Babies prescribed antidepressants
The past few decades have seen a surge in antidepressant use. Antidepressants are now the second most commonly prescribed drug type in the U.S. Though the increase in usage has not been only in adults, but also children and even babies.
In 2014, a reported 83,000 children in the U.S. aged 2 and under were prescribed the antidepressant Prozac. A 23% increase from the previous year.
Doctors are using the medication to treat early signs of depression in children and believe it may also protect them from developing adult depression in later life. Though with the fear of over-prescription and pharmaceutical dependence, many are concerned about the use of antidepressant medication in young people.
The rise of infant antidepressant drugs has been documented not only in the U.S. The use of psychotropic drugs, which include stimulants, antipsychotics, antidepressants and anti-anxiety medication, in children has increased in the UK, Denmark, Germany and Netherlands. Australia, too, has seen an increase in child prescriptions of psychotropics though predominantly for the treatment of schizophrenia, autism and ADHD.
Can babies even be depressed?
It’s hard to imagine a baby needing antidepressants. They don’t exactly have too many pressures in their life. No work on Monday morning, no relationship drama or 2000 word essays due. At 2 years old children typically are still learning to walk, talk and are not yet emotionally developed.
So, understandably, depression looks different for children at this age compared adults. It is typically characterised as a consistent:
- lack of emotion or disinterest
- behavioural issues such as temper tantrums
- decreased appetite
- sleeping issues
Some of these symptoms in themselves don’t sound like particularly unusual behaviours for a newborn baby or toddler. Though doctors may become concerned if the child’s parents have or have had mental health issues. As children with a family history of mental illness are at a greater risk for depression and are more likely to start displaying symptoms at a young age.
Does medication even work?
The only medication that has clinically shown to be effective in the treatment of childhood depression is Prozac. Prozac (pharmaceutically known as fluoxetine) falls into a class of drugs known as SSRIs, Selective Serotonin Reuptake Inhibitors.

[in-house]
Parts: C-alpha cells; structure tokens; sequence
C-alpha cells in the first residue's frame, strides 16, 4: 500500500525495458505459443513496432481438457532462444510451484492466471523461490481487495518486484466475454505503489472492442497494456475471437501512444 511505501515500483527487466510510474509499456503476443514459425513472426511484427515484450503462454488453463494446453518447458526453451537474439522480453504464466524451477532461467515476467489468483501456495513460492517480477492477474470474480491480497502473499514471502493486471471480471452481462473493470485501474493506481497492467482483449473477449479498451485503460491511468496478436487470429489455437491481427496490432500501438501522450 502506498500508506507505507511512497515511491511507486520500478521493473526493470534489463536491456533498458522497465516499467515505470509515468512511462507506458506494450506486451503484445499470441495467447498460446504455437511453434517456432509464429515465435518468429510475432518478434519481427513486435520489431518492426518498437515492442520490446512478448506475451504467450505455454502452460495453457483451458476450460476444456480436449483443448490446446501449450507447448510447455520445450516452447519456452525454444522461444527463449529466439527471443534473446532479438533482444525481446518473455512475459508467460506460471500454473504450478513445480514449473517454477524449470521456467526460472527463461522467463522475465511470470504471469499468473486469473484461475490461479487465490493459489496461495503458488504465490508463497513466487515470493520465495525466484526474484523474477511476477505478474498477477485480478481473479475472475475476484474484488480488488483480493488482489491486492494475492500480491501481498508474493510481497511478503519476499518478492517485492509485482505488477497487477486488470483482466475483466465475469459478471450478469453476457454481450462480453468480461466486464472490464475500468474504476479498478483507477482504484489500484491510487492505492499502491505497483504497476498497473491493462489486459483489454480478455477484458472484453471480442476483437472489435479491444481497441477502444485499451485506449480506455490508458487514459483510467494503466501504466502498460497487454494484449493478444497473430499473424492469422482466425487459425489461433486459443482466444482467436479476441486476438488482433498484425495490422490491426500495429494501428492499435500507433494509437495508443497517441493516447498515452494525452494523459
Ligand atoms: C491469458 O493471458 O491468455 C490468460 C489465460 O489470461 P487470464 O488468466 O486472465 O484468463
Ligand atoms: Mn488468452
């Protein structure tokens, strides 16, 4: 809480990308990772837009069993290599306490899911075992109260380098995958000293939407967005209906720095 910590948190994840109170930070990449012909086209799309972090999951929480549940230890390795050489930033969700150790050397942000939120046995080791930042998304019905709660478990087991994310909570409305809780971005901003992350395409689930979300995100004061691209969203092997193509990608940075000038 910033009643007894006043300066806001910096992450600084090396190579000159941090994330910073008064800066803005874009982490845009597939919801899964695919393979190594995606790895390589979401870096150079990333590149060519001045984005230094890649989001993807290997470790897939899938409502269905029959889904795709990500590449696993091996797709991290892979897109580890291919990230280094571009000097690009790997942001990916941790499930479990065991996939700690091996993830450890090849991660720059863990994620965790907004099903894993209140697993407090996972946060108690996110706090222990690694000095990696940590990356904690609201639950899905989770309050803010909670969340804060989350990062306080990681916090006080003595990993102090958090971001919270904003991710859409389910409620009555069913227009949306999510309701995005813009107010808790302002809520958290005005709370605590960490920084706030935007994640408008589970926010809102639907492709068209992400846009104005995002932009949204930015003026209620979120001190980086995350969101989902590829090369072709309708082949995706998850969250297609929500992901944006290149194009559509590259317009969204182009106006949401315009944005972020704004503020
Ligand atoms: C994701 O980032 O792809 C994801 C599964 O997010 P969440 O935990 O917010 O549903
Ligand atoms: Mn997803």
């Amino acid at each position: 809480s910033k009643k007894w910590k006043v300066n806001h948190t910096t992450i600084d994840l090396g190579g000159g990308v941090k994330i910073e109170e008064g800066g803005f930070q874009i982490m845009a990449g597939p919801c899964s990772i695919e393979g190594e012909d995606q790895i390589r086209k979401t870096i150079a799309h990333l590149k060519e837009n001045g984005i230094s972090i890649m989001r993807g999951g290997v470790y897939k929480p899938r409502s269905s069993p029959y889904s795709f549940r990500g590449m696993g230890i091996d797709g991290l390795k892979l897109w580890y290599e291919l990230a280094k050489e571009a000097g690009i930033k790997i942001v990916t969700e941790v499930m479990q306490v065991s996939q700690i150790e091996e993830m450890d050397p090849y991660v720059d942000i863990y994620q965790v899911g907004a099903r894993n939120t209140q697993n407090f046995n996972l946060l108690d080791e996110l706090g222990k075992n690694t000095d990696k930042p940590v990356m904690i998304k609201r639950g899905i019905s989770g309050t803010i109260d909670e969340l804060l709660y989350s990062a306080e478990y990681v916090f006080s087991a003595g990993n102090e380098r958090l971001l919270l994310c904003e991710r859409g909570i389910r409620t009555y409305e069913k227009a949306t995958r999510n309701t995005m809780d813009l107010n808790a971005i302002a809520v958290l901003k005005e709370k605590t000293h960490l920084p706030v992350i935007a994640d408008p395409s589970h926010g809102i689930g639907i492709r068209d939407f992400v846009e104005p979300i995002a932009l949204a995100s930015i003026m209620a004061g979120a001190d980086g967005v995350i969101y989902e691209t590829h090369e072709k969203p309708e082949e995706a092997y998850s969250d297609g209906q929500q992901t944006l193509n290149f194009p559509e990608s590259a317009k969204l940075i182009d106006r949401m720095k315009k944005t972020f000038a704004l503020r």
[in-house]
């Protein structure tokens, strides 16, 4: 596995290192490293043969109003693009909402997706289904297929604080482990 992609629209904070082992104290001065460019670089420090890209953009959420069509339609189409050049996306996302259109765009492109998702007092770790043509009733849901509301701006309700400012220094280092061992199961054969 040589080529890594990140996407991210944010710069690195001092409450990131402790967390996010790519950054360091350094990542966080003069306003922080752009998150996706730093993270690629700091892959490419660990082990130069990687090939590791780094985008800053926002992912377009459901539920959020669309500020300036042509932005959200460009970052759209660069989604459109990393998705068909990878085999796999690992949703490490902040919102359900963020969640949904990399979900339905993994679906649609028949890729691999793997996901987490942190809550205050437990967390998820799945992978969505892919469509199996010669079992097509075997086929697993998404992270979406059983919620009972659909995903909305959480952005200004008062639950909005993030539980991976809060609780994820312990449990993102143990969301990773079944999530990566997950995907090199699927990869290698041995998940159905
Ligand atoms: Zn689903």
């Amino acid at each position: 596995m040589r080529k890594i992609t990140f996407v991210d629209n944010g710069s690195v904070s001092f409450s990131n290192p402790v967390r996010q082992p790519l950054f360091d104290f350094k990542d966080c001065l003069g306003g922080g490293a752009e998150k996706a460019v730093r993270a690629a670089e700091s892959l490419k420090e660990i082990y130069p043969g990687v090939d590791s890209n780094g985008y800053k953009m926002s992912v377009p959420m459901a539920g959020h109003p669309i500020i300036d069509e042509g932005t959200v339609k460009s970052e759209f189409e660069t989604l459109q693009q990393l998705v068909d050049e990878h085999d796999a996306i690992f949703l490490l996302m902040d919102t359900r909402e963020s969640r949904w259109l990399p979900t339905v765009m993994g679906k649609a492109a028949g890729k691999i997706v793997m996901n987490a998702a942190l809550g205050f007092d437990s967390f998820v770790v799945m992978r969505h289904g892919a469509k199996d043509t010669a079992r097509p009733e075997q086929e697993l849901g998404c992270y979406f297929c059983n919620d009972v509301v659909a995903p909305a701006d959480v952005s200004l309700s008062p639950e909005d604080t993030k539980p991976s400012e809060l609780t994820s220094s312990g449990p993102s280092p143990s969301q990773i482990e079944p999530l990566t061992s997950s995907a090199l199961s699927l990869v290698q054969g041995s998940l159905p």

Serotonin is a chemical found in the brain (as well as the digestive system) that’s involved in regulating mood and emotion. Ordinarily, it is released from neurons in the brain into synapses (gaps between neurons). The influx of serotonin triggers a series of events that cause connected neurons to fire and pass messages throughout the brain.
SSRIs increase serotonin in the brain by preventing its reuptake at the brain’s synapses. So the serotonin stays in the synapses longer and is not broken down. Allowing the serotonin to have a longer lasting effect and increasing the overall concentration in the brain.
Though scientists are unsure exactly how the increase in serotonin improves mood. There are some that claim that people with depression have an imbalance of serotonin that effects positive thought pathways. There are others that believe depression is linked to reduced neuron regeneration and that serotonin helps to reverse this process. It appears that Prozac does reduce symptoms of depression.
Is it safe?
Brain imaging has found no abnormal effects of antidepressant on children’s brains. In fact, the neurological differences seen in depressed children appear to eradicate with antidepressant medication.
Although there are still concerns about the potential long term effects of antidepressant medication in the developing minds of children. While antidepressants may improve positive thought pathways, they may also be creating a reliance on medication or preventing normal brain development.
Additionally, due to the recency of antidepressant development and an understandable unwillingness on behalf of parents to volunteer their children for such an experiment. There have been no longitudinal studies on how antidepressant use in childhood effects development.
There are also concerns that antidepressants are being over-prescribed and used unnecessarily. Though medical protocol requires practitioners to recommend therapy and psychological counselling as the first port of call. There are long wait-lists for therapy, even more so for specialist child psychologists, and the appointments themselves are expensive. Especially in places such as America which lack affordable public healthcare. That anti-depressant medication is sometimes the only available solution for depression.
Though overall, medical institutions including the Royal Australian and New Zealand College of Psychiatrists, suggest that benefits of antidepressants outweigh the potential risk. That “not treating depression is more likely to result in harm than is appropriate use of antidepressants”.
*I would also like to append that this blog post is not intended to serve as medical advice, for any issues concerning depression or psychological disorders please see a medical professional.